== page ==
Sign Hideki Okajima: 1 Year/ $1 Million

-Last season, I was fairly confused by two things, regarding Okajima: Firstly, that the Red Sox did not utilize him in any constructive fashion during the 2011 season. He pitched 8.1 innings in the Major Leagues, appearing in 7 games, and had a 4.32 ERA with 5 walks and 6 strikeouts. In AAA-Pawtucket, he pitched 51 innings, appearing in 34 games, and had a 2.29 ERA with 5 walks (1.6 BB/9) and 25 strikeouts (8.5 K/9). Secondly, that he barely received any kicks in the tire during the off-season, by any teams. He eventually signed a Minor League deal with the Yankees, and received a Spring Training invite, but was released because of a failed physical (the details of which were never released). Whatever physical issues he had clearly didn’t affect him very much, as he had a successful season with the Fukuoka SoftBank Hawks, pitching 47.2 innings with a 0.94 ERA/2.24 FIP, 6.80 K/9, and 1.1 BB/9. It’s not that I think he can repeat that in the Major Leagues- far from it- but during the time he was in the MLB, he was a decent relief pitcher. When he was at his best, he was a versatile, late-innings, high-leverage reliever who could get anyone out. At worst, he could be an effective LOOGY- in his MLB career, lefties hit .218/.277/.323 off of him. His advanced age (he will be 37 in 2013) is something of a concern, but that is mitigated by the fact that he pitched an entire season for Fukuoka and none of the rigors of Japanese baseball- and they are a lot more strenuous than MLB standard- had an impact on his performance. He’s gone on record saying "[He] would like to play in America again. [He] would like one more chance.", so I plan on giving him that one more chance.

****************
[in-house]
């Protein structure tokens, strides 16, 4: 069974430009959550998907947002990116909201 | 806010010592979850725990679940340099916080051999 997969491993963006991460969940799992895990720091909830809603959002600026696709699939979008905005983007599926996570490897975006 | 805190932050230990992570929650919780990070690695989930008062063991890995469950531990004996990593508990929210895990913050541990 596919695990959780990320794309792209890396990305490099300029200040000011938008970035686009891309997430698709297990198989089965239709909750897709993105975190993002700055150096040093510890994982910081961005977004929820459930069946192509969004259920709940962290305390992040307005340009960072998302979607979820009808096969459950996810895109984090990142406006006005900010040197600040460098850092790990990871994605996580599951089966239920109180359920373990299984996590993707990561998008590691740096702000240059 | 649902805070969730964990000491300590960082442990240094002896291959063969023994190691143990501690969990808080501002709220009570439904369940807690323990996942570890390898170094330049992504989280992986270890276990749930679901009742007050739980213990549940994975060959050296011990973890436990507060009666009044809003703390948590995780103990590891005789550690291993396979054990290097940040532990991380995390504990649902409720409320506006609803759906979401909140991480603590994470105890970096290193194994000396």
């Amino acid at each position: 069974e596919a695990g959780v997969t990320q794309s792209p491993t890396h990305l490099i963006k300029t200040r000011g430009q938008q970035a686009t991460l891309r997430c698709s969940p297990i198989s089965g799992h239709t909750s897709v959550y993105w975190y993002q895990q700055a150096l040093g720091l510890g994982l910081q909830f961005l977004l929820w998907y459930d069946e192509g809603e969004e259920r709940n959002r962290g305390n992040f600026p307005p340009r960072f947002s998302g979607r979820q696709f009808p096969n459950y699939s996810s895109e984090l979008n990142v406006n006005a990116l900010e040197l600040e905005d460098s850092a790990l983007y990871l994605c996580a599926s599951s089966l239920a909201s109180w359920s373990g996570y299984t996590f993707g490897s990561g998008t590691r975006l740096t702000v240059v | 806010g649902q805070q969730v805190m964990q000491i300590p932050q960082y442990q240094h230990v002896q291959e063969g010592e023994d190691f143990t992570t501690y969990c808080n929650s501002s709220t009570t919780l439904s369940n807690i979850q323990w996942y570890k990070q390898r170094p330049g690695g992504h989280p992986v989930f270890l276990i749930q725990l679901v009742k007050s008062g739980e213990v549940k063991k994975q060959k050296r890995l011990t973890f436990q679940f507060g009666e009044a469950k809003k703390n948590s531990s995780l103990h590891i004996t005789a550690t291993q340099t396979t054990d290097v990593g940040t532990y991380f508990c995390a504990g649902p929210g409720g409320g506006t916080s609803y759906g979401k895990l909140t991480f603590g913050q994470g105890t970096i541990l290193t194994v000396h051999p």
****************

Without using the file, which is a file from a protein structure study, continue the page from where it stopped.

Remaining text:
Sign Angel Pagan: 3 Years/$23 Million ($7 Million, $8 Million, $8 Million)

-I liked Angel Pagan, but I saw the virtue in the trade that sent him to San Francisco. Andres Torres was basically Pagan but with an emphasis on defense more than offense. It didn’t work out, and it is what it is, but I want Angel Pagan back. I’ll treat the trade that sent him out west as his Amish rumspringa- he went out, had a good season, won a world championship, got all of that out of his system, and now he’s ready to come back and toil away for the team that drafted him and gave him his first real chance. Overall, Pagan had a good 2012 season, offensively and defensively. The things that he brings to the table- a little bit of pop, a decent glove, some speed on the base paths- are all things that the Mets need. With one fell swoop, needing a centerfielder, needing a leadoff hitter, and needing a speedy player who can steal some bags can all get checked off. Plus, we get to use the Crazy Horse animated GIF again!

Minor League Signings Of Note

Dusty Brown